WordPress 6.3; breaking decades of CSS!

I dread WordPress updates.

I’ve long bemoaned the Gutenberg problem. There are so many issues with Gutenberg β€” quite literally β€” that it’s impossible to encapsulate them all into a single cry for help.

WordPress Breaks CSS

The latest WordPress 6.3 ships with breaking CSS changes that can easily mess up existing themes and introduce visual bugs.

In fact, something as simple as a CSS Reset is broken in WordPress 6.3.

Almost every website I’ve ever worked on has done this:

p {
  margin: 0;

That is, removing the browser default styles (like paragraph margin). I’m pretty sure the concept of a CSS reset predates WordPress itself. It’s an extremely common practice and, regardless of necessity, should be harmless.

Note the p selector in the above code has a specificity of 0-0-1.

Gutenberg Block Gap

WordPress Gutenberg is a block-based content editor. It has several layout blocks, like columns, that make use of a configurable “block gap”. The block gap is used for consistent visual spacing between blocks.

screenshot of the Gutenberg block list view
Figure 1

If we define the block gap to be 1rem for our theme then WordPress will generate inline CSS for the various Gutenberg blocks.

WordPress 6.2.2 generated styles that included:

body .is-layout-flow > * + * {
  margin-block-start: 1rem;
  margin-block-end: 0;

That’s somewhat of a gnarly selector. But it has a specificity of 0-1-1 β€” higher than the reset margin, so we’re good, we want the vertical spacing between blocks this provides.

Personally I prefer to use bottom margin, but I’ve learnt not to fight WordPress.

In WordPress 6.3 this changed to:

:where(body .is-layout-flow) > * {
  margin-block-start: 1rem;
  margin-block-end: 0;

Why body exists in either selector isn’t clear…

Anyway, this new code lowers the specificity to 0-0-0 β€” zero.

Generally speaking, a lower specificity for base Gutenberg styles is a good thing. They’re foundational. Low specificity allows custom themes to override styles without resorting to overly specific and verbose selectors. Or worse, using an !important as a last resort.

The problem is: WordPress can’t just change specificity like that!

That’s a breaking change! 😱

But they did. And they shipped it. And they broke themes.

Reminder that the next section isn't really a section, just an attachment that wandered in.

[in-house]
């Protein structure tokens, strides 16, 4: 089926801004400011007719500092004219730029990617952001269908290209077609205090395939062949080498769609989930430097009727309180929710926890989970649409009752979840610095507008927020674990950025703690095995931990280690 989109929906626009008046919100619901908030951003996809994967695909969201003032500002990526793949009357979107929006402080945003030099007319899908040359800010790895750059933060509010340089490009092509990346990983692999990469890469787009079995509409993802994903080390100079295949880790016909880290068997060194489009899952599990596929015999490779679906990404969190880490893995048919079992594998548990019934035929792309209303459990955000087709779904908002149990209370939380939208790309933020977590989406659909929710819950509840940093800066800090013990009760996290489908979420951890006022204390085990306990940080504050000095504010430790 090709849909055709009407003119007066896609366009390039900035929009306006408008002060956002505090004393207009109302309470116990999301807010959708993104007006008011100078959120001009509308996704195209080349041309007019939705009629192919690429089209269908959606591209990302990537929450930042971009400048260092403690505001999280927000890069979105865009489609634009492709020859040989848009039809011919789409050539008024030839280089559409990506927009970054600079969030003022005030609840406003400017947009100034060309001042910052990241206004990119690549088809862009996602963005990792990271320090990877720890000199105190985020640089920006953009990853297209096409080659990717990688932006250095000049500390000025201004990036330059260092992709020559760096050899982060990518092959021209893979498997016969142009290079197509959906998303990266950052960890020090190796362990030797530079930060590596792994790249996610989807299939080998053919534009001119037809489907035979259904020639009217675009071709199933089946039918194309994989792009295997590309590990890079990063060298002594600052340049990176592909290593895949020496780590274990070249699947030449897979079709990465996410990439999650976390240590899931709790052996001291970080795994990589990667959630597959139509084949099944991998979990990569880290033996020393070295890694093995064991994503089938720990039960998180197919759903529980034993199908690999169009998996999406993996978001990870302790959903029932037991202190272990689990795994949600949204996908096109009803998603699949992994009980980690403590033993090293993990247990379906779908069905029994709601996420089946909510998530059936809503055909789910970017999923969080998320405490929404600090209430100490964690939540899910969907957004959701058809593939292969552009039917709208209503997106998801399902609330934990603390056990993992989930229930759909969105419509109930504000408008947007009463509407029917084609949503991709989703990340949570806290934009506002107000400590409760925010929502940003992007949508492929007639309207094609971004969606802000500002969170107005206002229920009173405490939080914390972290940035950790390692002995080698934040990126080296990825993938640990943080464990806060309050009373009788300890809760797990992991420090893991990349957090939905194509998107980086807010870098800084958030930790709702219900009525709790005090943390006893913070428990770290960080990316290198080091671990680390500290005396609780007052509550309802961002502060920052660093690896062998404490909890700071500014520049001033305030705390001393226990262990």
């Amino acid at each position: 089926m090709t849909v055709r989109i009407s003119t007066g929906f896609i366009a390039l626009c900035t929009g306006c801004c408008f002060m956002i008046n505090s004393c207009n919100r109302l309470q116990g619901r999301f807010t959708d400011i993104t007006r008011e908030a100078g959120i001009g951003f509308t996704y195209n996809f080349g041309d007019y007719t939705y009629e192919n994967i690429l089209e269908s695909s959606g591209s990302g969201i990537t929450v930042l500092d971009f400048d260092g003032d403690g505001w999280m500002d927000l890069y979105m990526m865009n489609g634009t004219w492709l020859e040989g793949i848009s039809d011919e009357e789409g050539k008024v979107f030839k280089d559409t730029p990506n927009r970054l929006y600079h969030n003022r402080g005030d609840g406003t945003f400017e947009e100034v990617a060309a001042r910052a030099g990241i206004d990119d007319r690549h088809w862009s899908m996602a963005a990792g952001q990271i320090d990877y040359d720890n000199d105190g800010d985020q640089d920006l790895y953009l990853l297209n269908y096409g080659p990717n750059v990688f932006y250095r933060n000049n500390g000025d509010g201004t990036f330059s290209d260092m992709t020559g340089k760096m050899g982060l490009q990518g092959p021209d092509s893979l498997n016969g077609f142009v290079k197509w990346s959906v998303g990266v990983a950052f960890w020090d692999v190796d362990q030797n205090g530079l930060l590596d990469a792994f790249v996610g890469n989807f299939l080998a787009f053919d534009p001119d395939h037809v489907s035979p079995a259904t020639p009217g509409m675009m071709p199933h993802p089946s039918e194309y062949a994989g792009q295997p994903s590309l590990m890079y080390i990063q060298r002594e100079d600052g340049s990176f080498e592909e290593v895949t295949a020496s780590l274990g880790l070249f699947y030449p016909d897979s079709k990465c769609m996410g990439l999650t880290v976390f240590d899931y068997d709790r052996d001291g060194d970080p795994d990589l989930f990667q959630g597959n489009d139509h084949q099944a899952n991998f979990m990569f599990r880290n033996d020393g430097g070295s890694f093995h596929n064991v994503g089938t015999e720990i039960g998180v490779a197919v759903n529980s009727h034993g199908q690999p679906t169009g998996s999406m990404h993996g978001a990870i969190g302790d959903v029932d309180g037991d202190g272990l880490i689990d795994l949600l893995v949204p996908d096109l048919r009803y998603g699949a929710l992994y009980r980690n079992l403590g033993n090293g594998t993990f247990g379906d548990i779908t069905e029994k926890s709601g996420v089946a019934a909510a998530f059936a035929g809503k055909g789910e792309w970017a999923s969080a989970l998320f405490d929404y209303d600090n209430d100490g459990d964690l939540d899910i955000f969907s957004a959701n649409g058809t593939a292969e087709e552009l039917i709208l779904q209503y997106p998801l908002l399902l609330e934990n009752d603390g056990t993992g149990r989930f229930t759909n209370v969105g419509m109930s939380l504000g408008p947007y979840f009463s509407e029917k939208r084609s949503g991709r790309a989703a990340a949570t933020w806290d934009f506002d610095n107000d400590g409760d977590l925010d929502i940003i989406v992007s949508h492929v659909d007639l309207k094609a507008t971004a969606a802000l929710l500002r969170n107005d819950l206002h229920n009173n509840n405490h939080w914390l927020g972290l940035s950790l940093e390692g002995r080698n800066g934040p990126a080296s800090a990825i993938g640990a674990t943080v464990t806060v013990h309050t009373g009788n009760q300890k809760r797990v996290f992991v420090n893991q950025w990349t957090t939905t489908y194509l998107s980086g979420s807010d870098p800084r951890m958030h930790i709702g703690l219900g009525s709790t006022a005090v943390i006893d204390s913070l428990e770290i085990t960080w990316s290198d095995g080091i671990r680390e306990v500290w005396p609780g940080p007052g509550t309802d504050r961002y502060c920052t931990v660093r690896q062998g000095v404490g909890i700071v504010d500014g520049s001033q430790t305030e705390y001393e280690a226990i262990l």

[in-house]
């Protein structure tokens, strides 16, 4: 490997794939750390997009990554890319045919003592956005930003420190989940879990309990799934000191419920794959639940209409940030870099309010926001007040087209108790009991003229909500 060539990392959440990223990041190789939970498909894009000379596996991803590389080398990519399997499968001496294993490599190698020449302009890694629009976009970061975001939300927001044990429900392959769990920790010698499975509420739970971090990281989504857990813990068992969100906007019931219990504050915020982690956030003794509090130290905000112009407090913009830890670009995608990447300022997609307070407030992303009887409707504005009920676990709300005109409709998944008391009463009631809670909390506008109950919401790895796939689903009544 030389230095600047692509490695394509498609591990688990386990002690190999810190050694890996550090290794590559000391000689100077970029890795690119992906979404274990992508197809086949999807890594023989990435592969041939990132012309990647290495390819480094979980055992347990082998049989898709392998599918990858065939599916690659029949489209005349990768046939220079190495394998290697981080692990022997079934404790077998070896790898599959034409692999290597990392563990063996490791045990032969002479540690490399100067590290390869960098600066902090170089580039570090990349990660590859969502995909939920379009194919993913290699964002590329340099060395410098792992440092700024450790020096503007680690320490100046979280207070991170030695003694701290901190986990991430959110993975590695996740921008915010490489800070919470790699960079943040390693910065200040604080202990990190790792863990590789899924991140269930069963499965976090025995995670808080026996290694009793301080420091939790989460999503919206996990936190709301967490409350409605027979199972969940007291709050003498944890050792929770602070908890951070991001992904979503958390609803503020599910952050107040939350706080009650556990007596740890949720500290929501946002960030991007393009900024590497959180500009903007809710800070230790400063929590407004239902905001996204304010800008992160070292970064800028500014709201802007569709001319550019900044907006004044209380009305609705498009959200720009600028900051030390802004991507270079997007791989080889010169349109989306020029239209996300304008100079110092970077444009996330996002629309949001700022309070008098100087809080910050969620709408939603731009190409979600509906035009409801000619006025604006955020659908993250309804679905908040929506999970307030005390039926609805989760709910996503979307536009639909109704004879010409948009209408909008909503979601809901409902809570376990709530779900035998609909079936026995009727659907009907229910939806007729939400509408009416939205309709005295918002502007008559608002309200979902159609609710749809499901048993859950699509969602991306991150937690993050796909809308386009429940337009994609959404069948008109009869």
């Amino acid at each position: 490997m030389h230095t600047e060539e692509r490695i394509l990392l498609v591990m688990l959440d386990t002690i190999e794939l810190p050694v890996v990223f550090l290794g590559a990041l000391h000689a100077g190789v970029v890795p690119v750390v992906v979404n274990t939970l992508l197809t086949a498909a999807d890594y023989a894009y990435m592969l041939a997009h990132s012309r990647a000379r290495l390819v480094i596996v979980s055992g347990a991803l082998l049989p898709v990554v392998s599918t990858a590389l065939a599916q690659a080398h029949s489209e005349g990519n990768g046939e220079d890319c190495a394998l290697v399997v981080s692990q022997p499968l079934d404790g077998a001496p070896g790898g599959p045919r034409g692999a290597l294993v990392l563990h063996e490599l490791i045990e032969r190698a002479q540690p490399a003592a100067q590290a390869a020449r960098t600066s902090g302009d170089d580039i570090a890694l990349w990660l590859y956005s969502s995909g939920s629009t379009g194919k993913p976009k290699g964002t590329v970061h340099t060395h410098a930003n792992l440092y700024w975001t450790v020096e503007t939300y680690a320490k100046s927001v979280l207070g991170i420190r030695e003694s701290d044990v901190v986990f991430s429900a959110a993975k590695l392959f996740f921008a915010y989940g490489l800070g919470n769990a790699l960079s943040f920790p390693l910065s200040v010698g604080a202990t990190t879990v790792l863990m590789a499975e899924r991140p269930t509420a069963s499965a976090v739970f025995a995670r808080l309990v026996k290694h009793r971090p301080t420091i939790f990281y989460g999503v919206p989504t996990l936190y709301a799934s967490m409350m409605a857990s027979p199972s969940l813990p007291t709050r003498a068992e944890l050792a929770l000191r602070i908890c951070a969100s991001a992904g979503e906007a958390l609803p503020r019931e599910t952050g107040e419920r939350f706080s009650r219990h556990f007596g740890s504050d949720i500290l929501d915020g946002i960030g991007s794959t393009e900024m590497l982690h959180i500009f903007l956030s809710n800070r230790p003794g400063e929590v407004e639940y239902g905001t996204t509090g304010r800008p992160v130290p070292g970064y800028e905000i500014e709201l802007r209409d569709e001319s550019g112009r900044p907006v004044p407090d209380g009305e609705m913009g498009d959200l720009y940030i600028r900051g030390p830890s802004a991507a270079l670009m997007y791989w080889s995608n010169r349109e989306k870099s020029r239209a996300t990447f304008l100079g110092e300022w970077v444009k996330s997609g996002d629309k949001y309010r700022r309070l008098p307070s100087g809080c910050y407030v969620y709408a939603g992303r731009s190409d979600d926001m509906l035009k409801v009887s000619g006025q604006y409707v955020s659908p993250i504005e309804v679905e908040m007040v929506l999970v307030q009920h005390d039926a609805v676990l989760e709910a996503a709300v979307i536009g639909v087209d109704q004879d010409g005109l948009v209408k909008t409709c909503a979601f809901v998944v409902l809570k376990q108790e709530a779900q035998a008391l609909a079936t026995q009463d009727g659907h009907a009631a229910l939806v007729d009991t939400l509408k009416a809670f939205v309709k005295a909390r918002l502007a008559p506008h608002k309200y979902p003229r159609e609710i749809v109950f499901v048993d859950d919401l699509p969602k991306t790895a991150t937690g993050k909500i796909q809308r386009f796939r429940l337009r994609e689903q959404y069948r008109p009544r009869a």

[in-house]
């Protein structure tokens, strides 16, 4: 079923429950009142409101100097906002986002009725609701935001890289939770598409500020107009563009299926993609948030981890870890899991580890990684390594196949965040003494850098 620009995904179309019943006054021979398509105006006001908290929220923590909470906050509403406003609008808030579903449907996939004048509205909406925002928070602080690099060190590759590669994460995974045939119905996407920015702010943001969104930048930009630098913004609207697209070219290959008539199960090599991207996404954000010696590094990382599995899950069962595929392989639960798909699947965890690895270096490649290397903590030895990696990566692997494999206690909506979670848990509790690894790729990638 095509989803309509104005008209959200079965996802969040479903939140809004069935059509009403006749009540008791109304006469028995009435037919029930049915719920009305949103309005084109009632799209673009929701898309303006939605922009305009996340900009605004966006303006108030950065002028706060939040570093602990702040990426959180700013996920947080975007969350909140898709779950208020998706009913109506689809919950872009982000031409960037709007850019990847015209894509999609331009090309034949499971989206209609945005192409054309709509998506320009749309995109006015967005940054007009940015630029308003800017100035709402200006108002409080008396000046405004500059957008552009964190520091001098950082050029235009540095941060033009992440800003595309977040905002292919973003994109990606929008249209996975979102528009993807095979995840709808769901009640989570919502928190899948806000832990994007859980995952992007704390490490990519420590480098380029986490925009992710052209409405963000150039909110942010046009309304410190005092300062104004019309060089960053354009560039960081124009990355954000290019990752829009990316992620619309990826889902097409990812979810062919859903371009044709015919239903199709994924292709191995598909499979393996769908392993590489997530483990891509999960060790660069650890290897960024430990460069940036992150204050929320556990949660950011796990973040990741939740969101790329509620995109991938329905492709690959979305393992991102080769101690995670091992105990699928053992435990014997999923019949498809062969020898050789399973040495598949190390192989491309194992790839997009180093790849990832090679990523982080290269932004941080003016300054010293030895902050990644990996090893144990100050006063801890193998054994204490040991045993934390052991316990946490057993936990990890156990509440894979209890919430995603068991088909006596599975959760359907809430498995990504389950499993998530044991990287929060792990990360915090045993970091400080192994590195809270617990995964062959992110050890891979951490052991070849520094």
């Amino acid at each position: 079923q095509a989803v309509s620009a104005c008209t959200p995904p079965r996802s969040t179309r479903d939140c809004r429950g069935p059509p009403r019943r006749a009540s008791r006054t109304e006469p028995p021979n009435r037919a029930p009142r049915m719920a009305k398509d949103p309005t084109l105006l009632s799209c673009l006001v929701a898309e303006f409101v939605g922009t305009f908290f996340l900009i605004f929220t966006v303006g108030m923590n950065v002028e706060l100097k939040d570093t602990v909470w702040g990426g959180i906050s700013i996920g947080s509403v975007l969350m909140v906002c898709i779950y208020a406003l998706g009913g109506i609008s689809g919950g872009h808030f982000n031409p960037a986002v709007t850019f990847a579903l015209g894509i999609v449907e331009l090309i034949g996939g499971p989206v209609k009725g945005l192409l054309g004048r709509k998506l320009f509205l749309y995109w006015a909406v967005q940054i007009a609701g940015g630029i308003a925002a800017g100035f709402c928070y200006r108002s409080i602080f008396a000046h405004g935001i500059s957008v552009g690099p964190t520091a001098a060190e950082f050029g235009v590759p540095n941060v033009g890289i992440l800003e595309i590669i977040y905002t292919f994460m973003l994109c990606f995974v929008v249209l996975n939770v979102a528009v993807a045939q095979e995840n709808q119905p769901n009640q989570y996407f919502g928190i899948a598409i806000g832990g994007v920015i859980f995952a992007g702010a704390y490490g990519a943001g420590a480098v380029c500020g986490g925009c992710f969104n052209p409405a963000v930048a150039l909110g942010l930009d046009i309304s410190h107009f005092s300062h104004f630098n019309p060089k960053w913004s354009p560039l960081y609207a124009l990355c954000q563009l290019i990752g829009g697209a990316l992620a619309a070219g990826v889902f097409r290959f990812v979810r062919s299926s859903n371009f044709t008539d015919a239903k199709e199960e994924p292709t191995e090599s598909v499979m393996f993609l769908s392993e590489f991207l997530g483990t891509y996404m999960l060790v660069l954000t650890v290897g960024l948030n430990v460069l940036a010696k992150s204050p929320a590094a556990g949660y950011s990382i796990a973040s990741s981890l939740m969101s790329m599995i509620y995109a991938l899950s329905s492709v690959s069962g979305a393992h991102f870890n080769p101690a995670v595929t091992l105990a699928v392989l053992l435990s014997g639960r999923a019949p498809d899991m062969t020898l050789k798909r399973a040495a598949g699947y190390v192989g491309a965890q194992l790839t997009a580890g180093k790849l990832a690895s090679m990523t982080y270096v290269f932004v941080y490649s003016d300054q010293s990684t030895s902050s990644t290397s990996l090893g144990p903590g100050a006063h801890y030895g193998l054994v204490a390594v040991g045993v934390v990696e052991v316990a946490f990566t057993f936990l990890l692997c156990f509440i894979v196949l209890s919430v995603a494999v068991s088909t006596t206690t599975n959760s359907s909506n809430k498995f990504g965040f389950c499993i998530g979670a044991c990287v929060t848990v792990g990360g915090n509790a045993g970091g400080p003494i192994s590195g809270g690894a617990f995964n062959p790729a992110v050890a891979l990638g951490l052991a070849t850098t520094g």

In the example I’ve shown here, reducing the specificity to zero means the block gap fails to override even a basic CSS reset. This introduces a visual bug with missing space between blocks. How many websites have been built upon, and around, the base Gutenberg styles of 6.2 and earlier? The latest WordPress 6.3 update has the potential to break any of them.

That’s not cool.

I confirmed this issue on a brand new WordPress 6.3 install. I created a new theme with a basic CSS reset stylesheet. I added a page with a column block and two paragraphs (as depicted previously in figure 1).

screenshot of the HTML paragraphs with missing block gap
Figure 2

As expected the block gap is missing between paragraphs.

For a new theme it’s not too difficult to work around. If you can figure out why it’s not working. But WordPress should not be shipping breaking changes. Developers shouldn’t have to find such workarounds.

WordPress 6.3 also added this new doozy:

:where(body .is-layout-flow) > :last-child:last-child {
  margin-block-end: 0;

Which has a specificity of 0-2-0 β€” but more importantly never existed before. This too can β€” and already has β€” broken websites.

This is not the first time I’ve experience CSS breaking bugs with WordPress updates. There is a pattern here.

Why does this happen?

Gutenberg first appear in WordPress 5.0 almost five years ago. It still fails to address many of the major and heavy criticisms.

This issues I’ve highlighted are a product of seemingly incohesive CSS strategy and lack of CSS expertise. If I’m wrong, it’s certainly not evident due to rushed releases for self-imposed deadlines. Gutenberg has been spitting out styles with reckless abandon and frankly it’s been a nightmare to work with. CSS is not even one of the bigger concerns raised around Gutenberg.

Gutenberg is a mess, and WordPress is Gutenberg.

I hate to be negative but issues like this make me look bad. How can I continue to deliver themes to clients if future WordPress updates are going to break them?

Please WordPress developers, pull the breaks! Clean up the backlog.

Update: I’ve submitted a GitHub issue which has further context and discussion.

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